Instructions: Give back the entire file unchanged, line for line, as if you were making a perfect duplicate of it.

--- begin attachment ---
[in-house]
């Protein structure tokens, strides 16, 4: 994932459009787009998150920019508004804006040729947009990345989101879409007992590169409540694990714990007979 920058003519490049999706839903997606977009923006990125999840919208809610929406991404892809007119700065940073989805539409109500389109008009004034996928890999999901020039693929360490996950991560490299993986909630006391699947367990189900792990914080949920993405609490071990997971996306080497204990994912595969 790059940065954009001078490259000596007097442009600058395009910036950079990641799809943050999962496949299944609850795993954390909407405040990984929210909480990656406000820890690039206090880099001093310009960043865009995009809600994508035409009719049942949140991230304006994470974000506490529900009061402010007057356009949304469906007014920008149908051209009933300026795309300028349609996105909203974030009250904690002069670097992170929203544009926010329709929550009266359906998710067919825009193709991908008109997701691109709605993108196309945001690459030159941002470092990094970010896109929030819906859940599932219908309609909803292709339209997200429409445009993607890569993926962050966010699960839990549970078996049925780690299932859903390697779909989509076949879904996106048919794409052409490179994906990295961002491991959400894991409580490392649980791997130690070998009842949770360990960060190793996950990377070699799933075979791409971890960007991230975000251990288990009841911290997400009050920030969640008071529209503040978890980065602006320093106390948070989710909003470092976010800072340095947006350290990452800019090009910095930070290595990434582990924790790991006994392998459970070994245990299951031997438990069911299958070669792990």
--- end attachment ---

[in-house]
């Protein structure tokens, strides 16, 4: 994932459009787009998150920019508004804006040729947009990345989101879409007992590169409540694990714990007979 920058003519490049999706839903997606977009923006990125999840919208809610929406991404892809007119700065940073989805539409109500389109008009004034996928890999999901020039693929360490996950991560490299993986909630006391699947367990189900792990914080949920993405609490071990997971996306080497204990994912595969 790059940065954009001078490259000596007097442009600058395009910036950079990641799809943050999962496949299944609850795993954390909407405040990984929210909480990656406000820890690039206090880099001093310009960043865009995009809600994508035409009719049942949140991230304006994470974000506490529900009061402010007057356009949304469906007014920008149908051209009933300026795309300028349609996105909203974030009250904690002069670097992170929203544009926010329709929550009266359906998710067919825009193709991908008109997701691109709605993108196309945001690459030159941002470092990094970010896109929030819906859940599932219908309609909803292709339209997200429409445009993607890569993926962050966010699960839990549970078996049925780690299932859903390697779909989509076949879904996106048919794409052409490179994906990295961002491991959400894991409580490392649980791997130690070998009842949770360990960060190793996950990377070699799933075979791409971890960007991230975000251990288990009841911290997400009050920030969640008071529209503040978890980065602006320093106390948070989710909003470092976010800072340095947006350290990452800019090009910095930070290595990434582990924790790991006994392998459970070994245990299951031997438990069911299958070669792990």